Electric Bus Basics
Similar to the battery electric vehicles (BEVs) discussed on the Vehicle Types page, battery electric buses (BEBs) and electric school buses (ESBs) run on electricity only and require recharging their onboard battery packs from an external power source.
The average range for BEBs and ESBs varies based on the battery pack capacity and is significantly impacted by weather, driving behavior of the operators, topography, and ridership load.
For more detailed information on BEBs, ESBs, and their charging infrastructure, see the Transit Cooperative Research Program’s “Guidebook for Deploying Zero-Emission Transit Buses” and the National Renewable Energy Laboratory’s “Electrifying Transit: A Guidebook for Implementing Battery Electric Buses.”
Battery Pack Size
BEBs are categorized as long-/extended-range or fast-charge depending on the size of their battery packs. Long-/extended-range BEBs have larger battery packs (250-660 kWh) and are meant to only be charged once or twice per day. In contrast, fast-charge BEBs have smaller battery packs (50-250 kWh) that can receive more frequent high-powered charges.
A type of BEB, ESBs tend to have smaller battery packs as they often operate on shorter routes with a midday break during school hours for charging. Because of this use pattern, ESB equipped with bidirectional batteries are also uniquely suited for Vehicle-to-Grid (V2G) or Vehicle-to-Building (V2B) arrangements in which the ESB provides energy storage that can moderate the cost of electricity during peak times, store power generated from intermittent renewable sources, provide backup power in case of power outages, and ultimately bring financial benefits to school districts as they sell power back to the grid.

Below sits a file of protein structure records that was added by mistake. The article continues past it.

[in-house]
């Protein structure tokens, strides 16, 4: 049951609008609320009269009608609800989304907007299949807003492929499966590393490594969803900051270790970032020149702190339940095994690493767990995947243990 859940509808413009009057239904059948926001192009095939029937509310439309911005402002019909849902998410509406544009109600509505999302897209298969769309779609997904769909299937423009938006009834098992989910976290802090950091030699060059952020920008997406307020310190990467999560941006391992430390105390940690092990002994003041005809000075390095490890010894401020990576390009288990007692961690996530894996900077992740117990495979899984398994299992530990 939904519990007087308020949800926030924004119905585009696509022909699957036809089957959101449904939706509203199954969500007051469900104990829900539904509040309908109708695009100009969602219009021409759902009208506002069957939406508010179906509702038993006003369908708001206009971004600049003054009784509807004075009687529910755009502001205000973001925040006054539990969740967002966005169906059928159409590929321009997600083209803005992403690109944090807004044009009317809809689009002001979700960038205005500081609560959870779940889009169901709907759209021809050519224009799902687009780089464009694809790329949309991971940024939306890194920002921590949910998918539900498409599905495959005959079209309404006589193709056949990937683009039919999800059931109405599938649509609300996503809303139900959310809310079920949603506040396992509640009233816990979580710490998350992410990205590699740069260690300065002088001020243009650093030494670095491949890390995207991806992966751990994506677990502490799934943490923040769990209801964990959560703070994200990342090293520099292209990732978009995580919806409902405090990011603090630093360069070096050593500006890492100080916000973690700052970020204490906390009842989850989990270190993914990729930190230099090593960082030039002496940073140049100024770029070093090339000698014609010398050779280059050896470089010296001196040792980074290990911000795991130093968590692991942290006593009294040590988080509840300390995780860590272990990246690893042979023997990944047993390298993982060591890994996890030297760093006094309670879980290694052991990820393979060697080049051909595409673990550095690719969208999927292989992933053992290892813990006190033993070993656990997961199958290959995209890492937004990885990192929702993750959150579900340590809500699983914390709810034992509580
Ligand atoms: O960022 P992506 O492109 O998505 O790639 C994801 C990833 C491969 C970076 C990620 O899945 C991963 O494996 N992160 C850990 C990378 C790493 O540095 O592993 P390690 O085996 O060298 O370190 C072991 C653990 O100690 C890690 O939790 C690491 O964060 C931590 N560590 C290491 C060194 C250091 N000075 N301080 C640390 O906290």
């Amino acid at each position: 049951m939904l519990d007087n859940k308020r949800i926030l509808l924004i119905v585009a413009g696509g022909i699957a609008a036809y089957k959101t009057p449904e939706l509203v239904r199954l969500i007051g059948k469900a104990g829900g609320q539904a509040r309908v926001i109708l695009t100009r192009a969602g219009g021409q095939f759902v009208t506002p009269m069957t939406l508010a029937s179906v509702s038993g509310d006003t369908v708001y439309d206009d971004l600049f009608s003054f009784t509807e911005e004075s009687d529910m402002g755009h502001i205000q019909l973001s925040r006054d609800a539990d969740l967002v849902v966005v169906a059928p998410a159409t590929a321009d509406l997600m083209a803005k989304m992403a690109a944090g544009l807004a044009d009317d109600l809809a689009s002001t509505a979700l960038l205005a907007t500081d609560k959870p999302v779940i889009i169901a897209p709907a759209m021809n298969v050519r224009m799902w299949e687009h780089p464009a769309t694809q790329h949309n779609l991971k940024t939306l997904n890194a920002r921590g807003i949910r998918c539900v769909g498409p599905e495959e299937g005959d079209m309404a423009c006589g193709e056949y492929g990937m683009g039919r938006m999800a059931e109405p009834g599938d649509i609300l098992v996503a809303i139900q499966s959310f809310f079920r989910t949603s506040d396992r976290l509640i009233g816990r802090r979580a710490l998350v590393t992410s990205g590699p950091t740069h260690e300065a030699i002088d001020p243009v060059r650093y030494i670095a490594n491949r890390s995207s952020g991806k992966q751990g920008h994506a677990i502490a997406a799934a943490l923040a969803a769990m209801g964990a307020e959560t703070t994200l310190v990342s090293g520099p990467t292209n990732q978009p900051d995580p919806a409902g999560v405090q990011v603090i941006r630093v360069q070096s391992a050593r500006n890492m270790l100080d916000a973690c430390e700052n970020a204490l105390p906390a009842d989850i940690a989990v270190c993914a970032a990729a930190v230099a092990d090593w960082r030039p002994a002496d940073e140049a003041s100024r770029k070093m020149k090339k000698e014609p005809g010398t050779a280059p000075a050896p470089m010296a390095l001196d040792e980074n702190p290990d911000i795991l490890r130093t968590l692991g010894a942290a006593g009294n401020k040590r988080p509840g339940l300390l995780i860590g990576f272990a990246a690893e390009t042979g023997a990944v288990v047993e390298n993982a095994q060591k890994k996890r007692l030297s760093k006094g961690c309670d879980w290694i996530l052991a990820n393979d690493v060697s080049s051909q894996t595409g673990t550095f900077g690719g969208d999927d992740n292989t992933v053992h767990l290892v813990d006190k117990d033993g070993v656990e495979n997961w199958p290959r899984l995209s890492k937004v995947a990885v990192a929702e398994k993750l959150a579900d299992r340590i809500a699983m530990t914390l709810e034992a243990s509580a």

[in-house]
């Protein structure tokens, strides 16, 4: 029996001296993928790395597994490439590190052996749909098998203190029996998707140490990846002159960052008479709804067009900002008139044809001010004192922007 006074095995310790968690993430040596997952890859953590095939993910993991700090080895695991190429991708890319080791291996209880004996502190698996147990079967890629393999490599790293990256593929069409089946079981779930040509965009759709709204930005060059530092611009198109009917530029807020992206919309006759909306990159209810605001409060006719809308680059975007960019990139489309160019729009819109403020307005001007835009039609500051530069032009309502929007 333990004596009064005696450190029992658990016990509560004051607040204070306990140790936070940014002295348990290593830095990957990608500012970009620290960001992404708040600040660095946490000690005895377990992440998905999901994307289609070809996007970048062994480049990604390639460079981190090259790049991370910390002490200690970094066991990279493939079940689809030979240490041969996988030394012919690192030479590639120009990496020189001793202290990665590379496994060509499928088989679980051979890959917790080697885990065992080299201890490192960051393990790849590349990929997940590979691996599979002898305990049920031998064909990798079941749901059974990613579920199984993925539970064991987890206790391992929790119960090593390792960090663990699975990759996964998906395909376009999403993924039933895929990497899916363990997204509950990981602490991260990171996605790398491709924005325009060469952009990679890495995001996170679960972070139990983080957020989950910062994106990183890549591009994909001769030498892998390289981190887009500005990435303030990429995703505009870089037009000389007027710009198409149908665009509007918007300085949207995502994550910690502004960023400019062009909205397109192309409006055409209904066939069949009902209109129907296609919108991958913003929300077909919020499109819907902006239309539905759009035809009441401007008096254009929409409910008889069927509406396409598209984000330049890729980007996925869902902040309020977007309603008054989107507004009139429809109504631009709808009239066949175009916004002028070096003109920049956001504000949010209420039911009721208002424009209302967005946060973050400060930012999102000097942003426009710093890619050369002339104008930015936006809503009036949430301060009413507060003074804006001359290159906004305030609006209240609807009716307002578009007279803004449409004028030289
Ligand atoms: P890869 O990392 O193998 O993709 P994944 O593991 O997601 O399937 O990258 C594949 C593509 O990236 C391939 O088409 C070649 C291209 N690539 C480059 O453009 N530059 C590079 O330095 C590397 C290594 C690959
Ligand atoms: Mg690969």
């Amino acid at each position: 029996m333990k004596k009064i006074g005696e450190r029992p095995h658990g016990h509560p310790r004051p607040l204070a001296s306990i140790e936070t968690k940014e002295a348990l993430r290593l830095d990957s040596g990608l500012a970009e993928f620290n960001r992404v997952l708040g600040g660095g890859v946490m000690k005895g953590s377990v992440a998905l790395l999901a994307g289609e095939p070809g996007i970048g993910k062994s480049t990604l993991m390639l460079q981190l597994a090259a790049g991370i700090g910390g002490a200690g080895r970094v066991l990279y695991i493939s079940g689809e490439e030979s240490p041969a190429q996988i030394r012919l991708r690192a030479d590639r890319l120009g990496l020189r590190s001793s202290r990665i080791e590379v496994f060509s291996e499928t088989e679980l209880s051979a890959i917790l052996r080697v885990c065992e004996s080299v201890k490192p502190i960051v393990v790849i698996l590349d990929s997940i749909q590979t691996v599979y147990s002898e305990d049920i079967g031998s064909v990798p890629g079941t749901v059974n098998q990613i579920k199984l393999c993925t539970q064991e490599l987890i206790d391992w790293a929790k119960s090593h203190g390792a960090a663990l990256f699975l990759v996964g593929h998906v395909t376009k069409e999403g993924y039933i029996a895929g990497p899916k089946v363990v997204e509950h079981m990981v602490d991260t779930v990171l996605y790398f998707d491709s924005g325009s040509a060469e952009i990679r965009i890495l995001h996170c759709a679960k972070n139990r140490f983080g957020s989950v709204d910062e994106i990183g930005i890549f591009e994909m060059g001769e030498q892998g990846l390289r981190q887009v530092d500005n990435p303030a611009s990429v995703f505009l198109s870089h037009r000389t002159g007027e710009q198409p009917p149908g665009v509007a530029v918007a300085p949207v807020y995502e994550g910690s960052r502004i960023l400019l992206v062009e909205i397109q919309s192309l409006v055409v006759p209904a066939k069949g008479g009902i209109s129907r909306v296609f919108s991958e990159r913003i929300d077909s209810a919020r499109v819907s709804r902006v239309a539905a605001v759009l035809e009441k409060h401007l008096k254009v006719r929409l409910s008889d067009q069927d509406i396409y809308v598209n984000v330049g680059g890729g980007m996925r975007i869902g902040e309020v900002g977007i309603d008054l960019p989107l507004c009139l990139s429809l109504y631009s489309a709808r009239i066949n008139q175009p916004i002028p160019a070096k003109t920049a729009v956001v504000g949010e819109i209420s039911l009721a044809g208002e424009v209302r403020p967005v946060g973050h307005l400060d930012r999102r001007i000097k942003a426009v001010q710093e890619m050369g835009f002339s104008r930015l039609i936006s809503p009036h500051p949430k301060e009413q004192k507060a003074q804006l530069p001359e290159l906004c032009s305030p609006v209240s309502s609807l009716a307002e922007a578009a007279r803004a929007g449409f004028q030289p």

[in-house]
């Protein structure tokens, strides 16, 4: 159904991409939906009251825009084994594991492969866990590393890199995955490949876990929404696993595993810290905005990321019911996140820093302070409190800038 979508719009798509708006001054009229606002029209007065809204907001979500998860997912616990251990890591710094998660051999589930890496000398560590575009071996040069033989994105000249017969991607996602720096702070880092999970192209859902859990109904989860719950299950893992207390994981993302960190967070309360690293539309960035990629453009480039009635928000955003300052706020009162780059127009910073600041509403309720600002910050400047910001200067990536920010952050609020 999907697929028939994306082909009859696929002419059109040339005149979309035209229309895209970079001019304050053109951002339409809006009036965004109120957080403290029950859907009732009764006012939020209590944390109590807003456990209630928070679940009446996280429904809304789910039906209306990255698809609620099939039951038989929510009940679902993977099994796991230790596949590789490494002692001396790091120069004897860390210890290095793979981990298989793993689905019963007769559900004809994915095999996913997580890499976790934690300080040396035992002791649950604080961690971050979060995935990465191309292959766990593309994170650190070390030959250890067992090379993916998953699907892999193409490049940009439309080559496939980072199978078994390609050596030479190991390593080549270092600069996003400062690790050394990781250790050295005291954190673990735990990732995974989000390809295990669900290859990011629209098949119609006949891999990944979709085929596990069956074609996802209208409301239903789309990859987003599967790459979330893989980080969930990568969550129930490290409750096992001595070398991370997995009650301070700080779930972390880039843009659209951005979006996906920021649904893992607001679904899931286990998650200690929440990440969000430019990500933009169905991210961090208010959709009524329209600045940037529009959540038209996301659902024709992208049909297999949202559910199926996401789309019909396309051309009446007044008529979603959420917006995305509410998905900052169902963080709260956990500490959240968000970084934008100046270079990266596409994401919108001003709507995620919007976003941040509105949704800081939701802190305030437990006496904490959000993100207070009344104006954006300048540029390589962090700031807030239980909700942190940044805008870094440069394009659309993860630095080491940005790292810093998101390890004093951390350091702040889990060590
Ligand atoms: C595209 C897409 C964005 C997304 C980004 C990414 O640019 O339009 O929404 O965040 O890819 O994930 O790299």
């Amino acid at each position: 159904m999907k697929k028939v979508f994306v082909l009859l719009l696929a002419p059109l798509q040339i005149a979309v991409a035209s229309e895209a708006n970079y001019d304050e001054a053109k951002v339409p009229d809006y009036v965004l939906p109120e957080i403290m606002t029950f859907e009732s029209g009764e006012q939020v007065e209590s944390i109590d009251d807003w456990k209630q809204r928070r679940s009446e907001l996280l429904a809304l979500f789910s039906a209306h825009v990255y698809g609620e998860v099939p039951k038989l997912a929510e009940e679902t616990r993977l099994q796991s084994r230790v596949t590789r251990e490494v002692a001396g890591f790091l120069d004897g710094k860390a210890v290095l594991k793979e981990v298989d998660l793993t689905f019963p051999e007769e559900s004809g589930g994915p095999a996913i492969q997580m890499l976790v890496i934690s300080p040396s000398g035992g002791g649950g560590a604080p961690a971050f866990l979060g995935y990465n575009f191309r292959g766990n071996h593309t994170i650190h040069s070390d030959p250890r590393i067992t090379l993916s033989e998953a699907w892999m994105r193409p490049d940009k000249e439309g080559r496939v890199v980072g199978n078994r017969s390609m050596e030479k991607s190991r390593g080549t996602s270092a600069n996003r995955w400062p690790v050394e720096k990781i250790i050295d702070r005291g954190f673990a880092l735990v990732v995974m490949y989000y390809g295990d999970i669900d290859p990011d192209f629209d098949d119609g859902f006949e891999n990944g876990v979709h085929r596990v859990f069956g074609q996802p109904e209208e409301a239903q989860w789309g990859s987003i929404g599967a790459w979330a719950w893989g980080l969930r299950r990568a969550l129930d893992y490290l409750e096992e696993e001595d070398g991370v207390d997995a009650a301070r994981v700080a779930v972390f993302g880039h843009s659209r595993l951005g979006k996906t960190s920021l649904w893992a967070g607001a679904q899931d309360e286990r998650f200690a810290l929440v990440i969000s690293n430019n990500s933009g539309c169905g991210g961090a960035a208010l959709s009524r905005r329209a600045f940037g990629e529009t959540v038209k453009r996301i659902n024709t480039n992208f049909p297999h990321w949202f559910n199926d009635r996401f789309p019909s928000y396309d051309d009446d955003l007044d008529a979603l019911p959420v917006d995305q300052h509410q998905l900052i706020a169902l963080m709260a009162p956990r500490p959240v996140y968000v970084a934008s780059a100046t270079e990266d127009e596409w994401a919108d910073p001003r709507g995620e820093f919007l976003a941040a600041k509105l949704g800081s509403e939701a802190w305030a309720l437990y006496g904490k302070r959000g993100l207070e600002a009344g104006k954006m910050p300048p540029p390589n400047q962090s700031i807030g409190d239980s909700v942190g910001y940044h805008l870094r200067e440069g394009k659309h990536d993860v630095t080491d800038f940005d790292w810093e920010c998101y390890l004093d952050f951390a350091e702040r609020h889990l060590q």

Three Types of Charging Infrastructure
There are three types of charging infrastructure for BEBs, all of which can be installed at the maintenance or storage facility (depot) or on-route: plug-in charging, wireless inductive charging, and overhead conductive (pantograph) charging.
Plug-in charging has both AC and DC options to charge at a low power (40-125 kW). The number of buses accommodated will depend on the configuration of chargers and ports, which are often installed in depots, as buses are generally charged for multiple hours or overnight.
Even faster plug-in charging options are under development, with a 1 MW standard introduced in summer 2022.
Wireless Inductive Charging
Wireless inductive charging uses floor-mounted receiver pads that are charged using a magnetic field produced by a transmitter embedded in the roadway. This system uses a low to medium power level (50-250 kW).
Overhead Conductive Charging
Overhead conductive (pantograph) charging requires a physical connection between the charger and the onboard battery through a pantograph apparatus or overhead wires.
In-service electric buses can be recharged through a pantograph charging system while stationary in 5-20 minutes at a higher power level (165-600 kW). In-motion charging (IMC) trolleybuses, which use overhead catenary wires installed on only 20-40 percent of the bus route and otherwise use battery power, charge at a low power level while moving.
Electric Mobility Infrastructure Planning for Urban Areas contains more information about transit electrification planning, including cost considerations regarding charging infrastructure.